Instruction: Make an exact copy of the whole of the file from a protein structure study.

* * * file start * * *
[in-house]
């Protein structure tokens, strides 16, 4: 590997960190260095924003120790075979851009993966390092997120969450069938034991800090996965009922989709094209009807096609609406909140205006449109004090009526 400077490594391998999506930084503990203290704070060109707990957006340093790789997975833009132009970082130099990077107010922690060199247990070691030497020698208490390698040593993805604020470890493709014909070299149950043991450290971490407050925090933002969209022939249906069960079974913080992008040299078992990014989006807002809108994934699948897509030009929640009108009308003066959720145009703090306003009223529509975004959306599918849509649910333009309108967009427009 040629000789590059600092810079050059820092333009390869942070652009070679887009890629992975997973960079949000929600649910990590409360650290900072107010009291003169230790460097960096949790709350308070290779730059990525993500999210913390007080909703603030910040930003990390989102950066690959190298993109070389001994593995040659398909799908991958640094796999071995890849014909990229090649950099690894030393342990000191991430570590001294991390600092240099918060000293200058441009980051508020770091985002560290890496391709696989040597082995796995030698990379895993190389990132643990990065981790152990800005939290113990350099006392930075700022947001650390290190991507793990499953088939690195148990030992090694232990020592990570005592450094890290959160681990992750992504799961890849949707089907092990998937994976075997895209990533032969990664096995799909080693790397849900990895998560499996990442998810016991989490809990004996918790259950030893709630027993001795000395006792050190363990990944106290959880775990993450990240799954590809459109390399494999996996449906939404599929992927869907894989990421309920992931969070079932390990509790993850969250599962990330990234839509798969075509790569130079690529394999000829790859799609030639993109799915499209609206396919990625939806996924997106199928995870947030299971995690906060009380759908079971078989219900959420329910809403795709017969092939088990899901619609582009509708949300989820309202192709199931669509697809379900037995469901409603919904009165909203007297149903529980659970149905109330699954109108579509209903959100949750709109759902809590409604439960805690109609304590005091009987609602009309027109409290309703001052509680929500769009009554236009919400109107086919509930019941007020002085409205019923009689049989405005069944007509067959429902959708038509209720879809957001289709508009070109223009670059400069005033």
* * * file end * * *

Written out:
[in-house]
């Protein structure tokens, strides 16, 4: 590997960190260095924003120790075979851009993966390092997120969450069938034991800090996965009922989709094209009807096609609406909140205006449109004090009526 400077490594391998999506930084503990203290704070060109707990957006340093790789997975833009132009970082130099990077107010922690060199247990070691030497020698208490390698040593993805604020470890493709014909070299149950043991450290971490407050925090933002969209022939249906069960079974913080992008040299078992990014989006807002809108994934699948897509030009929640009108009308003066959720145009703090306003009223529509975004959306599918849509649910333009309108967009427009 040629000789590059600092810079050059820092333009390869942070652009070679887009890629992975997973960079949000929600649910990590409360650290900072107010009291003169230790460097960096949790709350308070290779730059990525993500999210913390007080909703603030910040930003990390989102950066690959190298993109070389001994593995040659398909799908991958640094796999071995890849014909990229090649950099690894030393342990000191991430570590001294991390600092240099918060000293200058441009980051508020770091985002560290890496391709696989040597082995796995030698990379895993190389990132643990990065981790152990800005939290113990350099006392930075700022947001650390290190991507793990499953088939690195148990030992090694232990020592990570005592450094890290959160681990992750992504799961890849949707089907092990998937994976075997895209990533032969990664096995799909080693790397849900990895998560499996990442998810016991989490809990004996918790259950030893709630027993001795000395006792050190363990990944106290959880775990993450990240799954590809459109390399494999996996449906939404599929992927869907894989990421309920992931969070079932390990509790993850969250599962990330990234839509798969075509790569130079690529394999000829790859799609030639993109799915499209609206396919990625939806996924997106199928995870947030299971995690906060009380759908079971078989219900959420329910809403795709017969092939088990899901619609582009509708949300989820309202192709199931669509697809379900037995469901409603919904009165909203007297149903529980659970149905109330699954109108579509209903959100949750709109759902809590409604439960805690109609304590005091009987609602009309027109409290309703001052509680929500769009009554236009919400109107086919509930019941007020002085409205019923009689049989405005069944007509067959429902959708038509209720879809957001289709508009070109223009670059400069005033």